Former First Lady Carter: Make Military Families A Priority

Pres. and Mrs. Carter hold their annual "conversation" with the public Tuesday at the Carter Center, Atlanta.

Those familiar with this blog know it came into existence as part of my yearlong fellowship with the Rosalynn Carter Center for Mental Health Journalism. I am winding up three days at the Carter Center in Atlanta that mark  the end of my fellowship, but not the end to this blog. We have only begun to delve into the issues and there are many more voices to be heard.

Outgoing and incoming Rosalynn Carter Fellows have spent the past two days learning about new research, discussing mental health stigma and exchanging ideas about our projects all focused on improving the public’s understanding of mental health whether it be anxiety and depression or Post Traumatic Stress and suicide.

What I think many may not know is that Mrs. Carter is involved directly. She sits in on all the sessions and participates. I had the privilege today to present the stories of veterans, military families and active duty members who I’ve interviewed over the year. The former first lady listened to the voices of blog contributors Cheyenne Forsythe and Colleen Krepstekies. She read the blog entries of Jackie Dorr and Tracie Ciambotti.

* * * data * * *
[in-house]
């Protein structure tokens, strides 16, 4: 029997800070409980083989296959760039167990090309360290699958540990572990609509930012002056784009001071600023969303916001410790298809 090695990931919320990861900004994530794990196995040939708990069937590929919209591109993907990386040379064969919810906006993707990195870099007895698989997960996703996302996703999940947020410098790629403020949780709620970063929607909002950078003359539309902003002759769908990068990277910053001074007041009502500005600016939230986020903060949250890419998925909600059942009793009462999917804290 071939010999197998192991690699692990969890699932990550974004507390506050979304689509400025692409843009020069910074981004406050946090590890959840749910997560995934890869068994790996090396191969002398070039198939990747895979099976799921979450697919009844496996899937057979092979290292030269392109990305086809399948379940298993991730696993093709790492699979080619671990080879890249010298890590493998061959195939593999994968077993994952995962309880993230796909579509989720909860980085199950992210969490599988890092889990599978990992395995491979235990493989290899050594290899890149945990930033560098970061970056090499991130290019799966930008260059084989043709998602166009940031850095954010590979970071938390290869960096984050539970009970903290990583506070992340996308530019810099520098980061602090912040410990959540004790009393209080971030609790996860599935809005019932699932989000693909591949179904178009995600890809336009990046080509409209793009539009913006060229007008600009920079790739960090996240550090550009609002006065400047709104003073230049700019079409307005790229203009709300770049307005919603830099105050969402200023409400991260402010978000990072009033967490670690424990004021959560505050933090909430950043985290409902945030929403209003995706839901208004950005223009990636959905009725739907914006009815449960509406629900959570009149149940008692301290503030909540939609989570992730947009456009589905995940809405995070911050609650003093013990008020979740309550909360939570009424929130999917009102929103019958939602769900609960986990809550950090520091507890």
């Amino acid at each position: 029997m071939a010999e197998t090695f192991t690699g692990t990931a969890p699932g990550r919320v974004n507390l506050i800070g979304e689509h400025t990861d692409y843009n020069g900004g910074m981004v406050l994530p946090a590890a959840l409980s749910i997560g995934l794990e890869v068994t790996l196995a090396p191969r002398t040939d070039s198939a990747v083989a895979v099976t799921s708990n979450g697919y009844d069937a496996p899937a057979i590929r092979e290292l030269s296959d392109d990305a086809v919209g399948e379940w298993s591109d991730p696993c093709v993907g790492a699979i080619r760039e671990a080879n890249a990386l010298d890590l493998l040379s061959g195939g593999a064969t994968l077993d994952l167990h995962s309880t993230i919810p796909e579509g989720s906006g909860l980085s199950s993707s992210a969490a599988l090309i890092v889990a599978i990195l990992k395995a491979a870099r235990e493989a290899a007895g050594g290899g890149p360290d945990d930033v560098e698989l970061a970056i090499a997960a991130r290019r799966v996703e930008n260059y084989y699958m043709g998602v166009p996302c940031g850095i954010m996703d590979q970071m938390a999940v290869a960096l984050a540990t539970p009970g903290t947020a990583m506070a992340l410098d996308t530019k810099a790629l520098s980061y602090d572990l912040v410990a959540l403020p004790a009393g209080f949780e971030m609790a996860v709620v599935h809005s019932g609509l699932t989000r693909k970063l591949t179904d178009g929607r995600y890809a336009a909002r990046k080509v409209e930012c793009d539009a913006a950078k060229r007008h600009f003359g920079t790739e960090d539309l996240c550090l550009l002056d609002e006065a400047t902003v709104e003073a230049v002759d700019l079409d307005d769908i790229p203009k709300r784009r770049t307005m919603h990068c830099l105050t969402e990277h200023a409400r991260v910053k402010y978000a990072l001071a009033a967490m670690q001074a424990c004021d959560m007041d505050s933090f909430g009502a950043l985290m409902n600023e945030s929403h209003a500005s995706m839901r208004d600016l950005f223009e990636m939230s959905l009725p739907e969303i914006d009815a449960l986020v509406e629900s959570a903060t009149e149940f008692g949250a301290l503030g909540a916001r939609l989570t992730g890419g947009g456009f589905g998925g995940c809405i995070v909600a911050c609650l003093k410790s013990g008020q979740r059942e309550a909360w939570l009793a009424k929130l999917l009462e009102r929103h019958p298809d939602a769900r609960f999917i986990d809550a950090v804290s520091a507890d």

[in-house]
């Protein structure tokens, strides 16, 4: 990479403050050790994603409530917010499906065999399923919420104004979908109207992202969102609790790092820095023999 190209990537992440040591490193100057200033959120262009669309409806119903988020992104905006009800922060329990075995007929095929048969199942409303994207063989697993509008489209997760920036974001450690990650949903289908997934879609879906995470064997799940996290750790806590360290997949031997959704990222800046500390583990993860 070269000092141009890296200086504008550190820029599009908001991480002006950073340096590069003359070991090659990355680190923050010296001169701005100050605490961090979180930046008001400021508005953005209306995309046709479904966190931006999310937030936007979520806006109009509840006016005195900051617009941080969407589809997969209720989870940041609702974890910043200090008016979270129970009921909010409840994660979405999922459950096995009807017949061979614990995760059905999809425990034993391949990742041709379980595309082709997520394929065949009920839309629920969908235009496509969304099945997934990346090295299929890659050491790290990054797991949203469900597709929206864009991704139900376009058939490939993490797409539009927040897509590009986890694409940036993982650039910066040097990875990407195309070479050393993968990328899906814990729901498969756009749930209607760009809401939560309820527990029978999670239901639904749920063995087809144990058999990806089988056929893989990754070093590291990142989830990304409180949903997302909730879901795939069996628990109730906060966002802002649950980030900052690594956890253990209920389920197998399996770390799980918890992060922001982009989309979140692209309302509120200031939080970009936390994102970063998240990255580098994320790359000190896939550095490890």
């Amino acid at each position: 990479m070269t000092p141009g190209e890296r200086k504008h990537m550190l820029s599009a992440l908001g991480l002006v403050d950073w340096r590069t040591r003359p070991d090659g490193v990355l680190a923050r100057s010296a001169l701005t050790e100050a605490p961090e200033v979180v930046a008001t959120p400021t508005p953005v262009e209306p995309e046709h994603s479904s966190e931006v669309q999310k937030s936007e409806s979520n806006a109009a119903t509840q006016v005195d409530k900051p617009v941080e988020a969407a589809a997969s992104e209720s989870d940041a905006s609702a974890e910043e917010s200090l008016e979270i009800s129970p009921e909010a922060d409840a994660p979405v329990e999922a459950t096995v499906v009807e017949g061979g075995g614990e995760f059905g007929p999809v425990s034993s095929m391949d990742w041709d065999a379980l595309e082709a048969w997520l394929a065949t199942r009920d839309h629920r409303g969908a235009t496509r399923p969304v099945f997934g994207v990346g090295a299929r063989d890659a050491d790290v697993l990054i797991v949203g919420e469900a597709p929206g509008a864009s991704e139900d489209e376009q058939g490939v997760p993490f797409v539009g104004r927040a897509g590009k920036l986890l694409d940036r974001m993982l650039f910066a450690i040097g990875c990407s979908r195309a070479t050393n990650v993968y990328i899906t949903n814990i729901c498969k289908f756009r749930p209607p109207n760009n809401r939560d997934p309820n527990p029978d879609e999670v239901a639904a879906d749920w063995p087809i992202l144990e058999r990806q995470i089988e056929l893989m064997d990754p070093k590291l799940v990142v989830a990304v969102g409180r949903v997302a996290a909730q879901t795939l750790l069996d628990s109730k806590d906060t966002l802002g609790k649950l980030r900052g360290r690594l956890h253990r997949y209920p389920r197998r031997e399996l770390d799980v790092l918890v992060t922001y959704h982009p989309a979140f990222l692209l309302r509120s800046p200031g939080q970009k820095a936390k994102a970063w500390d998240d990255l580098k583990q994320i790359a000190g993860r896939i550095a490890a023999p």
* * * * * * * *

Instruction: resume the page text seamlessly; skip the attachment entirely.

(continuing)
And she heard directly from blog contributor Dorie Griggs, who lives in Roswell, and was able to attend today’s session. Dorie did a great job explaining her journey of becoming a military mom. Tonight, Mrs. Carter and President Jimmy Carter held their annual “conversation” with the public. They talked about The Carter Center’s projects curing disease in Africa, conflict resolution and election monitoring. Mrs. Carter talked about her fellowship program which is in its 15th year and has supported and educated more than 100 journalists including me.

During her talk tonight, she mentioned hearing the voices of veterans and told a packed audience that military families – especially those with the Reserves and National Guard – need support. It is one of many stories I and others will pursue.

So for those of you who are military – Mrs. Carter has your “six” – and for civilians such as myself – her marching orders are to build support for those families in your communities.

Pres. Jimmy Carter Asks ‘What Is Your Definition of Peace?’